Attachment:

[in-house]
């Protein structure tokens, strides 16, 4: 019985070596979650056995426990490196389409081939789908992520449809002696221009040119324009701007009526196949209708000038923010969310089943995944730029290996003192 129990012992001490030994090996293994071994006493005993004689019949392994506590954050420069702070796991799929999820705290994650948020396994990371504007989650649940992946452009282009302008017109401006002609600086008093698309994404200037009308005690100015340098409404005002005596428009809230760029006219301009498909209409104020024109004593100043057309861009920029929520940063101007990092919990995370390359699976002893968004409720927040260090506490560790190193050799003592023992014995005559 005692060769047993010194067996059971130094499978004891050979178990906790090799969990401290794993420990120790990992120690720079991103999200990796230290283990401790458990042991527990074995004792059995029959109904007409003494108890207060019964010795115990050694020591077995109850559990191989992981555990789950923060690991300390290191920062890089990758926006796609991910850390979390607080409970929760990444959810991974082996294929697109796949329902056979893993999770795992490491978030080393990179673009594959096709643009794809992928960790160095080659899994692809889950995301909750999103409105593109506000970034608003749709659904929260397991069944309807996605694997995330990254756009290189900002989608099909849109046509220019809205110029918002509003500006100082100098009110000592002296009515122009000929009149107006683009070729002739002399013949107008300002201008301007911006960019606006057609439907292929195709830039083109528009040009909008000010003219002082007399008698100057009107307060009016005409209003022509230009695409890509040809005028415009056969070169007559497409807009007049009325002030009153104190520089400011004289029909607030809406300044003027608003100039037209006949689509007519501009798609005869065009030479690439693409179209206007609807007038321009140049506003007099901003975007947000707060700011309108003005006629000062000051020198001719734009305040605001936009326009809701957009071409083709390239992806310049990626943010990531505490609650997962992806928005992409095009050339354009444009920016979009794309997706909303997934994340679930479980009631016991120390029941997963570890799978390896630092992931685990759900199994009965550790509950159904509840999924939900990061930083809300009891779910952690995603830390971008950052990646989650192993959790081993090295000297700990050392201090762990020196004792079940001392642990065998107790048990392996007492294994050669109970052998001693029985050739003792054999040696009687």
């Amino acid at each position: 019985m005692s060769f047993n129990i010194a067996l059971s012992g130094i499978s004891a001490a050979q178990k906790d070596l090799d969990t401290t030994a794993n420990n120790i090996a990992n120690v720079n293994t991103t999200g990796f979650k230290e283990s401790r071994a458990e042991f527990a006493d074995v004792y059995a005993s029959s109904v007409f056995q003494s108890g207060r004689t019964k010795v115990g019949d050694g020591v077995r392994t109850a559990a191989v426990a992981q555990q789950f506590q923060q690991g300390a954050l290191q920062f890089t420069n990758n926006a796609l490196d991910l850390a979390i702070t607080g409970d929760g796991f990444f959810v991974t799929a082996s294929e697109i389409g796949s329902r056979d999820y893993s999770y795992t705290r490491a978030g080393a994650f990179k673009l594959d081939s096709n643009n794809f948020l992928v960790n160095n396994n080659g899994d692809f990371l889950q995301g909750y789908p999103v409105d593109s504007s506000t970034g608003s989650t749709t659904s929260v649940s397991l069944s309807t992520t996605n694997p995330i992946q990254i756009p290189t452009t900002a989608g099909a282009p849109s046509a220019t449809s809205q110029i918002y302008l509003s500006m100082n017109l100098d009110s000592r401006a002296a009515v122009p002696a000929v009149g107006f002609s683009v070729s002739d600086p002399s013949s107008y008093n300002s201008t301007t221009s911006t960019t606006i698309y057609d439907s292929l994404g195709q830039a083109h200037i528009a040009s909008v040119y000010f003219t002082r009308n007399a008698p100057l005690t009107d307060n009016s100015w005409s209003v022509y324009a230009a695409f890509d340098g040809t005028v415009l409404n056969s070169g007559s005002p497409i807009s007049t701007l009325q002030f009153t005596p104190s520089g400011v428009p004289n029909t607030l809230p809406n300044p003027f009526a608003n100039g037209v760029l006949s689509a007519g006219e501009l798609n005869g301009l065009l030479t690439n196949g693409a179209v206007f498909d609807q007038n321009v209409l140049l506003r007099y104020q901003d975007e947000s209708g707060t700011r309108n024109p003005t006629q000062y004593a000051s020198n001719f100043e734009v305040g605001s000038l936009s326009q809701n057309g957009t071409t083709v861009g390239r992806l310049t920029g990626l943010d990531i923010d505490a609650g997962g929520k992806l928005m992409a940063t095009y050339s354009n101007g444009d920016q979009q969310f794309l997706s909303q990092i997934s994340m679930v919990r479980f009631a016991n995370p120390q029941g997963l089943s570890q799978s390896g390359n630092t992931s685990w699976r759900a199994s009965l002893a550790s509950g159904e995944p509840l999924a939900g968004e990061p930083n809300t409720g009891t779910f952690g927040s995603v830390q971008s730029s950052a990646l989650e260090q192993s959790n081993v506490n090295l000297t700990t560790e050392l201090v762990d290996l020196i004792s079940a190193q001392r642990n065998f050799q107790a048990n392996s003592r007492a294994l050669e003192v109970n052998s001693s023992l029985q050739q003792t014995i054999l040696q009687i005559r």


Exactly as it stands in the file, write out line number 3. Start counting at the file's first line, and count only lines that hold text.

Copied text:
């Amino acid at each position: 019985m005692s060769f047993n129990i010194a067996l059971s012992g130094i499978s004891a001490a050979q178990k906790d070596l090799d969990t401290t030994a794993n420990n120790i090996a990992n120690v720079n293994t991103t999200g990796f979650k230290e283990s401790r071994a458990e042991f527990a006493d074995v004792y059995a005993s029959s109904v007409f056995q003494s108890g207060r004689t019964k010795v115990g019949d050694g020591v077995r392994t109850a559990a191989v426990a992981q555990q789950f506590q923060q690991g300390a954050l290191q920062f890089t420069n990758n926006a796609l490196d991910l850390a979390i702070t607080g409970d929760g796991f990444f959810v991974t799929a082996s294929e697109i389409g796949s329902r056979d999820y893993s999770y795992t705290r490491a978030g080393a994650f990179k673009l594959d081939s096709n643009n794809f948020l992928v960790n160095n396994n080659g899994d692809f990371l889950q995301g909750y789908p999103v409105d593109s504007s506000t970034g608003s989650t749709t659904s929260v649940s397991l069944s309807t992520t996605n694997p995330i992946q990254i756009p290189t452009t900002a989608g099909a282009p849109s046509a220019t449809s809205q110029i918002y302008l509003s500006m100082n017109l100098d009110s000592r401006a002296a009515v122009p002696a000929v009149g107006f002609s683009v070729s002739d600086p002399s013949s107008y008093n300002s201008t301007t221009s911006t960019t606006i698309y057609d439907s292929l994404g195709q830039a083109h200037i528009a040009s909008v040119y000010f003219t002082r009308n007399a008698p100057l005690t009107d307060n009016s100015w005409s209003v022509y324009a230009a695409f890509d340098g040809t005028v415009l409404n056969s070169g007559s005002p497409i807009s007049t701007l009325q002030f009153t005596p104190s520089g400011v428009p004289n029909t607030l809230p809406n300044p003027f009526a608003n100039g037209v760029l006949s689509a007519g006219e501009l798609n005869g301009l065009l030479t690439n196949g693409a179209v206007f498909d609807q007038n321009v209409l140049l506003r007099y104020q901003d975007e947000s209708g707060t700011r309108n024109p003005t006629q000062y004593a000051s020198n001719f100043e734009v305040g605001s000038l936009s326009q809701n057309g957009t071409t083709v861009g390239r992806l310049t920029g990626l943010d990531i923010d505490a609650g997962g929520k992806l928005m992409a940063t095009y050339s354009n101007g444009d920016q979009q969310f794309l997706s909303q990092i997934s994340m679930v919990r479980f009631a016991n995370p120390q029941g997963l089943s570890q799978s390896g390359n630092t992931s685990w699976r759900a199994s009965l002893a550790s509950g159904e995944p509840l999924a939900g968004e990061p930083n809300t409720g009891t779910f952690g927040s995603v830390q971008s730029s950052a990646l989650e260090q192993s959790n081993v506490n090295l000297t700990t560790e050392l201090v762990d290996l020196i004792s079940a190193q001392r642990n065998f050799q107790a048990n392996s003592r007492a294994l050669e003192v109970n052998s001693s023992l029985q050739q003792t014995i054999l040696q009687i005559r």